South by Southwest Interactive is best known as the technology festival that put such social networking mainstays as Twitter and Foursquare on the map. But if there was a "next big thing" at this year's event, finding it would be pretty hard.
Part of the problem is that the Austin, Texas, conference has grown so large, with so much corporate branding and marketing taking place, that small tech companies must resort to extreme measures to get noticed.
Just ask Ebyline, an online marketplace for freelance journalists and publishers. The Sherman Oaks, California-based company set up a beer pong table at its booth in the exhibit hall, complete with free beer and a bartender dressed in black.
Within the first day of the festival's doors opening on March 8, many people were not talking about the latest apps, but rather Nabisco's Oreo cookies. The company was operating a large two-walled installation within the convention center where conference-goers could get their picture taken at a sleekly designed photo booth.
Experts have said that the signal-to-noise ratio at the conference has become frustratingly high for new companies trying to get noticed.
"It has really become a festival, with a great deal of branding from corporations," said Jeremiah Owyang, an analyst with Altimeter, in an email.
Shaquille O'Neal was even contributing to the noise this year. In the run-up to the conference the retired NBA basketball star was calling on startups to send him 15-second elevator pitches via the Tout mobile video app.
"It has become hard to stand out," said Jordan Viator Slabaugh, director of social media at Spredfast, an Austin, Texas-based management and analysis company.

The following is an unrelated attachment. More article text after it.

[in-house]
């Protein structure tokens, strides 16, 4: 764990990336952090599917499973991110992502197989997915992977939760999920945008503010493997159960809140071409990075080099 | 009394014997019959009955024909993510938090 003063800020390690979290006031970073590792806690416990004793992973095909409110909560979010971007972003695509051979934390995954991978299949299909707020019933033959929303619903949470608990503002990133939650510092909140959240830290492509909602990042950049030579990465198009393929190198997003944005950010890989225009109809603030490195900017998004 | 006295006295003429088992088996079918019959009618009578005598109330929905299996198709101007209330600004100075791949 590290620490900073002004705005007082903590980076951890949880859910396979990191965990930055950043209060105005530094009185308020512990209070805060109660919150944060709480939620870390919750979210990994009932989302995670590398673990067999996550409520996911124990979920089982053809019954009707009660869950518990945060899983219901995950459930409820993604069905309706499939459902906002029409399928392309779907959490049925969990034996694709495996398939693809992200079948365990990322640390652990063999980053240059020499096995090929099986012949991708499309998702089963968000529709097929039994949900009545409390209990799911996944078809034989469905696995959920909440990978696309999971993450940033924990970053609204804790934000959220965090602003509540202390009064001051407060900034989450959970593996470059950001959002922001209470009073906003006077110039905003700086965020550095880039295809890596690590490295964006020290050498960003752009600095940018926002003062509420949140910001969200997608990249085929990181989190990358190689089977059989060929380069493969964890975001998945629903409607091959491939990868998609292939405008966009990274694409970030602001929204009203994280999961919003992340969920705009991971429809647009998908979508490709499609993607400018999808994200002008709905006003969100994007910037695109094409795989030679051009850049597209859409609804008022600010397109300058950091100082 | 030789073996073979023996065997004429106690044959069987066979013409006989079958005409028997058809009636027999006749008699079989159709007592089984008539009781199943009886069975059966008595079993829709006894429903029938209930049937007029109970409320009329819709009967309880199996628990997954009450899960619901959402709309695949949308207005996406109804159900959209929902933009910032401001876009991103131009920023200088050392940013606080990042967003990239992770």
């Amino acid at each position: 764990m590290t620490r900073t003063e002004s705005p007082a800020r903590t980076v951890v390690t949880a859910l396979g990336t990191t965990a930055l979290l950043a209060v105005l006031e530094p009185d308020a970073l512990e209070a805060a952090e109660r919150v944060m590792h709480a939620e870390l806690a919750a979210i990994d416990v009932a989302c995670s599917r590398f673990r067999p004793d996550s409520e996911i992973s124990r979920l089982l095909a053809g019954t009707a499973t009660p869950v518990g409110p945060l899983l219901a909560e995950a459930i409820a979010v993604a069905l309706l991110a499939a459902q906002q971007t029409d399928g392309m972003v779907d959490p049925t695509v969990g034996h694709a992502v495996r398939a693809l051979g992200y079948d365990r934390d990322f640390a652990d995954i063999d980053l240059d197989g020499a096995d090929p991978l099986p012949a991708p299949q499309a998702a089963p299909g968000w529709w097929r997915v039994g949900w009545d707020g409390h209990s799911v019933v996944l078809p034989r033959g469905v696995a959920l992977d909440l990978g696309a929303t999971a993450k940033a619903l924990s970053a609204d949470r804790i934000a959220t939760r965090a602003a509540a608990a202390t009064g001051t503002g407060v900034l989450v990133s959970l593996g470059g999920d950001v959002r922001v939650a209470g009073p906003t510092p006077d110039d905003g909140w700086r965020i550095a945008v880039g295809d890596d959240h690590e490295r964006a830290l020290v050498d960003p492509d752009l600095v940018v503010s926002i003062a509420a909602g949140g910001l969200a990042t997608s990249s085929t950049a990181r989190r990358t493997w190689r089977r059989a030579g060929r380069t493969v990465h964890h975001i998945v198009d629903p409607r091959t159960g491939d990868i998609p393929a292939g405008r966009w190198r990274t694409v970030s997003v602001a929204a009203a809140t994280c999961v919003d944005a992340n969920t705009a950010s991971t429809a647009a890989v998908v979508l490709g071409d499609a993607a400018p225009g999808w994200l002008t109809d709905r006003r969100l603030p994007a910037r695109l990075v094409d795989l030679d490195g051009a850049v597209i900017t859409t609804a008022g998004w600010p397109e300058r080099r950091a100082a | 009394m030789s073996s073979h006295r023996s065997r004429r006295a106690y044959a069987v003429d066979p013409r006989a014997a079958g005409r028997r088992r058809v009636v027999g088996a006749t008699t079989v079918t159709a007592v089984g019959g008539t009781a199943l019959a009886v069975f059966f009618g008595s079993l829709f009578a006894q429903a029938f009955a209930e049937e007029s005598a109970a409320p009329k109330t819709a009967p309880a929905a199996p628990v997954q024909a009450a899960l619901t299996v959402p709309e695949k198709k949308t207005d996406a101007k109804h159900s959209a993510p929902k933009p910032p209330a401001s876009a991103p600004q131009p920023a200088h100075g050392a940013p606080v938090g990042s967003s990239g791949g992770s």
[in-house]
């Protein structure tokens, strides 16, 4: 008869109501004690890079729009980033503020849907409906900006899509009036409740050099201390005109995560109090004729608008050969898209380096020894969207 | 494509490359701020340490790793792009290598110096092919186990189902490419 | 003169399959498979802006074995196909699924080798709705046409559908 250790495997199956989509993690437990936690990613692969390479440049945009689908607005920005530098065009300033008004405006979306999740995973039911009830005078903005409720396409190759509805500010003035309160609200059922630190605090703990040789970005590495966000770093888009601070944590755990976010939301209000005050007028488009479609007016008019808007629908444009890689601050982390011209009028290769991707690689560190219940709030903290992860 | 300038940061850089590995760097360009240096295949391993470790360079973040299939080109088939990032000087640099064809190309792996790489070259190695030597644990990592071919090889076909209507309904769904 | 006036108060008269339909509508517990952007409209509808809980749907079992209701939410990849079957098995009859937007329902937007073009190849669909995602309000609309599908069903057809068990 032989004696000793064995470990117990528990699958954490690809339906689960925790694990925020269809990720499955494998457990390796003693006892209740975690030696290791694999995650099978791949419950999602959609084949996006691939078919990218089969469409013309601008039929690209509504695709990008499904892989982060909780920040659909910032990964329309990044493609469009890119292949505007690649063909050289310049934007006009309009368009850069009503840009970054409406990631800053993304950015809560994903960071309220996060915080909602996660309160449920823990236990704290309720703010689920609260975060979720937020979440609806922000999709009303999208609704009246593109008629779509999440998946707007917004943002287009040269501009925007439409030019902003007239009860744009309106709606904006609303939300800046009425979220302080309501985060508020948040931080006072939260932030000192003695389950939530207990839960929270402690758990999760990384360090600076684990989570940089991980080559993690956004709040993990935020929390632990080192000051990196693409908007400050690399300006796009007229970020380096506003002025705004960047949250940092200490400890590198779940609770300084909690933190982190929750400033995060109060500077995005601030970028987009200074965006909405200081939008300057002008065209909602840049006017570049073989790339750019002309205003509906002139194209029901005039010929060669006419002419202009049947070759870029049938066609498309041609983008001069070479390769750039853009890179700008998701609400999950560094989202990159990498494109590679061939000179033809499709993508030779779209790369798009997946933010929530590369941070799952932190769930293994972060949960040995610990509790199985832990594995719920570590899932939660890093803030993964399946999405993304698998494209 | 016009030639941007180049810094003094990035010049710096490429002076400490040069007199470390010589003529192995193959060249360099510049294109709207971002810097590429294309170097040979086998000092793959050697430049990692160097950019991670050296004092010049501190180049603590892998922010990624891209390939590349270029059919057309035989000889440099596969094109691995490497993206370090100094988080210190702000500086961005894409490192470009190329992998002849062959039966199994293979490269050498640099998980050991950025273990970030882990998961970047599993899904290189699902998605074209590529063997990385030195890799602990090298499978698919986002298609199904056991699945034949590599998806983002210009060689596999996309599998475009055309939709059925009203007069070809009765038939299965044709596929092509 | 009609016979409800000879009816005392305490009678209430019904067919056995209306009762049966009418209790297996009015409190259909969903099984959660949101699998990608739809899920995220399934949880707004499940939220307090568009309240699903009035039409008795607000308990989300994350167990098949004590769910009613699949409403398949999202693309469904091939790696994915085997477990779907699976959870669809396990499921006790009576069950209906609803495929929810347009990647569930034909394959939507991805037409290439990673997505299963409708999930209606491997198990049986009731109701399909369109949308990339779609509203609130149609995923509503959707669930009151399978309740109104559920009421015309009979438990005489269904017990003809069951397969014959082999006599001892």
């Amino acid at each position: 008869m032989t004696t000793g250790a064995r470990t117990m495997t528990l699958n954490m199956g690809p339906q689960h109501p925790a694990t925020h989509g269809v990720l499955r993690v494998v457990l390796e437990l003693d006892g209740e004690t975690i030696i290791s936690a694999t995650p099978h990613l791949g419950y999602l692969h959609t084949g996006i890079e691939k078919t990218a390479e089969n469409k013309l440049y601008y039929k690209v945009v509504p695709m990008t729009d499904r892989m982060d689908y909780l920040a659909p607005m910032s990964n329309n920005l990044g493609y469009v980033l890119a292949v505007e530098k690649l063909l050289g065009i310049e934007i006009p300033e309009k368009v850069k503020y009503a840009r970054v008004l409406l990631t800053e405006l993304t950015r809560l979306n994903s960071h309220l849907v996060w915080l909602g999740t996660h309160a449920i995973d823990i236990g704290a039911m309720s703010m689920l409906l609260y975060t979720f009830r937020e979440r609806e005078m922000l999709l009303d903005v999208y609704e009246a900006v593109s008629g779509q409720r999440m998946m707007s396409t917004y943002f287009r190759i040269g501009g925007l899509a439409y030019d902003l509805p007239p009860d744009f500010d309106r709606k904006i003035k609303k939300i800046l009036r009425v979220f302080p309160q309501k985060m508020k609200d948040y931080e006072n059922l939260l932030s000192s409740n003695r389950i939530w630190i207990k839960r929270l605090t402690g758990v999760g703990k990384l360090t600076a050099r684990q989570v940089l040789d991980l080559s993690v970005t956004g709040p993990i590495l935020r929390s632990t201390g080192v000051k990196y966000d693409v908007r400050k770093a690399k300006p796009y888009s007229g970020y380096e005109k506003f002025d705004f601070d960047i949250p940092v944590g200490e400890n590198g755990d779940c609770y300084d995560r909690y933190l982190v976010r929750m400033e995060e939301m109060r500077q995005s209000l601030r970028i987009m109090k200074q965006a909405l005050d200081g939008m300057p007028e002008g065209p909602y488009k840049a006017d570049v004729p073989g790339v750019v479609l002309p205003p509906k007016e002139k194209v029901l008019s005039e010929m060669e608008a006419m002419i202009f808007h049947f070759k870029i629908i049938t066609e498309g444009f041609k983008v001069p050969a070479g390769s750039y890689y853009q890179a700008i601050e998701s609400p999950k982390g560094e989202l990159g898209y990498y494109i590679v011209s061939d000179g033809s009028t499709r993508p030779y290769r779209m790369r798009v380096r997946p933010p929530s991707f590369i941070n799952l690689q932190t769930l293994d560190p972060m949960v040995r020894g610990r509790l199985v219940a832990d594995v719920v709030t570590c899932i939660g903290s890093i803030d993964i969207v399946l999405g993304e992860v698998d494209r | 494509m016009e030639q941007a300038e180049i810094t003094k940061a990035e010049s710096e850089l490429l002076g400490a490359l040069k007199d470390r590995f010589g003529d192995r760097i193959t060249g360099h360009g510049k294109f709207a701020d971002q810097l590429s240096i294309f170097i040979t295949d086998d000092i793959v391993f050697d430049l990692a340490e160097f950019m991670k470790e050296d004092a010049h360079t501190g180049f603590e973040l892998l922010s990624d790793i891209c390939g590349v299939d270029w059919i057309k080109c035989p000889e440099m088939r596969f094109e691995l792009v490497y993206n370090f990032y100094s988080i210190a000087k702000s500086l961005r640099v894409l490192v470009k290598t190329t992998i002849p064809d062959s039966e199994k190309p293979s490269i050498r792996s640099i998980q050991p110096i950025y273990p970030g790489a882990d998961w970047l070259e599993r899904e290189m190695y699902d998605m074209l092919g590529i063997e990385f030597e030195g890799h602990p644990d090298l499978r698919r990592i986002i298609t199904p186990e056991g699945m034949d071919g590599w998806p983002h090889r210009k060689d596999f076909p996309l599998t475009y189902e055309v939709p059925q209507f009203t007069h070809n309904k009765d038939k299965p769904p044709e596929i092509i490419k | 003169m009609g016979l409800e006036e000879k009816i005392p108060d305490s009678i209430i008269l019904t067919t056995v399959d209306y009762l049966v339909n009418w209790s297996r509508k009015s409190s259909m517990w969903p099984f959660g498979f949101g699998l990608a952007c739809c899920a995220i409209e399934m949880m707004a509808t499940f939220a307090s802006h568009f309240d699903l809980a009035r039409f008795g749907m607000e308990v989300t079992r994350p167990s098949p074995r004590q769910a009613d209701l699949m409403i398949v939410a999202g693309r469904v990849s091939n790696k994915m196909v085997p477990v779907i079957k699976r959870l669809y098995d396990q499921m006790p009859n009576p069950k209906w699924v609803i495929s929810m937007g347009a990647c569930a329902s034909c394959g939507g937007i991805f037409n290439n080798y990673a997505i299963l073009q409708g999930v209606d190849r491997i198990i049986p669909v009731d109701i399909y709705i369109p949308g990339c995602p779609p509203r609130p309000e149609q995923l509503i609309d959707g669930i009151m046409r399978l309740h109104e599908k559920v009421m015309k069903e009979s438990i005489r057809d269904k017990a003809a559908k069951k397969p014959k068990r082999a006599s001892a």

"SXSW is less about coming to launch something and more about coming to learn and connect and create the relationships that will help you navigate the next few steps," she said during a March 11 panel.
"It's about the ideas," agreed Shawn O'Keefe, a SXSW Interactive producer, during the same event.
Social and mobile technologies, for instance, were not a very big focus at the show. Even Facebook's Graph Search, one of the most-talked-about new search technologies in the social networking space now, felt like a peripheral topic at SXSW. Only one formal session was devoted to it, at the University of Texas at Austin, more than 10 blocks north of the convention center where most of SXSW's events took place.
Still, the topic of that panel was telling: Marketers discussed what the social search engine's implications were in helping companies to promote their brands.
If there was a core technology showcased at the show, it was hardware. Smartphones, external hard drives, speakers and audio systems, and digital cameras capable of post-exposure focusing were all hard to miss.
There were also plenty of new design platforms for programmers, content management systems and digital media marketing and analytics companies exhibiting at the show.